A US website recently released a list of its 5 CEOs Who Are Worth Their Fat Paychecks based on a report produced by governance group, the Corporate Library. Given that Crikey tends to take aim at CEO remuneration, we sat down and tried to come up an Australian list of CEOs who provide value for shareholders.

It wasn’t easy, but there were some standout performers in Australian boardrooms in 2009. Here are our top five:

1. Richard Uechtritz — JB Hi-Fi
Since Uechtritz led a private equity buy-out and subsequent stock market listing, JB Hi-Fi’s performance has been sublime. Brilliantly run, JB is efficient and brutal as it expands its low-cost, big-box model across the country. Since 2004, net profit has increased from $13.8 million to $94.4 million and its share price has risen from $2 to more than $23 since listing. While Uechtritz owns shares worth almost $50 million, he is paid a relatively low (in executive terms) $2.9 million a year.

2. Andrew Bassat, Paul Bassat — Seek.com
The Bassats’ performance at Seek.com — in pioneering the online job classified in Australia and later creating a highly profitable education business has been outstanding. While profit dipped last year (Seek’s major business, online employment classifieds was affected by slowing job growth) its education segment delivered before-tax profit of $19.5 million, up from $11.5 million in 2008. Since listing in 2005, Seek’s share price has risen from $2.25 to $6.29 with revenue increasing from $71 million to $208 million. Last year, the Bassats were paid $844,000 each — less than 10% of what most Big Four bank executives receive.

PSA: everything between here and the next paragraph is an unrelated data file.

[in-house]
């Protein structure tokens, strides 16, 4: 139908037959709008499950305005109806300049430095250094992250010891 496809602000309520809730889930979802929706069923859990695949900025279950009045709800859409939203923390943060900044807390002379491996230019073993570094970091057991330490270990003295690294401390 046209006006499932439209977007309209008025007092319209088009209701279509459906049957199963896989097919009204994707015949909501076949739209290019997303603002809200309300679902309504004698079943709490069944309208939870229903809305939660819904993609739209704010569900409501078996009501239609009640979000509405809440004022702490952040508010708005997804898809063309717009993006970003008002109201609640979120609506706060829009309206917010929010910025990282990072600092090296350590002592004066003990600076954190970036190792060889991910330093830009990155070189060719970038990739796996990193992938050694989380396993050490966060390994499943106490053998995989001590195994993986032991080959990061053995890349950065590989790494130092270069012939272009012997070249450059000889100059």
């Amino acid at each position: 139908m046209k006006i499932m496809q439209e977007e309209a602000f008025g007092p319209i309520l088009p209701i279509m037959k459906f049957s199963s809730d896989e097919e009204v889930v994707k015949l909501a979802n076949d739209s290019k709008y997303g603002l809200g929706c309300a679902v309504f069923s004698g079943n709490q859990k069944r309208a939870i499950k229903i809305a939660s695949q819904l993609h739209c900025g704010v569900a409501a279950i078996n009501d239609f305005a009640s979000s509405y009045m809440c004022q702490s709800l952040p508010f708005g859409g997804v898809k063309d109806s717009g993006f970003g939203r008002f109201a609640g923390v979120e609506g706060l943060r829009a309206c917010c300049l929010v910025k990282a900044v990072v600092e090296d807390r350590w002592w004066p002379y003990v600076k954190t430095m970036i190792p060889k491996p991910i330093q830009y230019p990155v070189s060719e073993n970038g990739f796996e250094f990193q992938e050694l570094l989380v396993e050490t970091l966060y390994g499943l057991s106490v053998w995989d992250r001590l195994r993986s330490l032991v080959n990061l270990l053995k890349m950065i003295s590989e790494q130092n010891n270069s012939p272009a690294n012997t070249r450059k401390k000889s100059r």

3. Andrew Forrest — Fortescue
One of the most polarising figures in corporate Australia — while Forrest was sacked by laterite nickel miner, Anaconda in 2001 and faced Federal Court action in April this year after ASIC alleged Forrest misled investors, he has certainly delivered outstanding value for Fortescue shareholders. Fortunately, one of those shareholders is Forrest himself, who has accumulated wealth of almost $5 billion. Regardless of that, Forrest was paid a miserly $175,907 last year (and $137,623 in 2008). CEO since 2003, Forrest has presided over an increase in the company’s share price from 3¢ to more than $4, with Fortescue currently having a market value of more than $13 billion — a remarkable achievement for a company which didn’t exist 10 years ago.

4. Sue Morphet — Pacific Brands
A controversial choice perhaps, given not long ago Morphet required security guards to protect her from angry Pacific Brands workers, sacked by Morphet as the company was forced to shut down its Australian operations to avoid collapse in late 2008. Since taking over from long-time CEO Paul Moore, Morphet’s performance has been outstanding, with the company’s cost-savings ahead of plans and on track to be $150 million by 2011. Pac Brand’s share-price has recovered from 14¢ in March to $1.30 now, largely thanks to Morphet’s initiatives and a recovering Australian dollar. Last year, Pac Brands reduced debt from $743 million to $453 million and generated free-cash flow of $81 million. While Morphet’s remuneration was heavily criticised, she was paid a relatively low $1.07 million in 2009 (down from $1.86 million in 2008). Previous CEO Paul Moore, who drove Pac Brands to the brink of death, received pay and termination benefits of $5.86 million in 2008.

5. Robbie Cooke — Wotif
Wotif has strongly withstood the global financial crisis as Australians look online to book their holidays. Last year, profit rose by 26% while revenue increased 29%. Wotif’s share price continues to strengthen, increasing from $3.50 in June 2006 to $6.23 today. CEO Robbie Cooke, who became managing director in 2007 (taking over from founder Graeme Wood), was paid a meagre base salary of $637,317 last year and received total remuneration of $1.7 million.

Peter Fray

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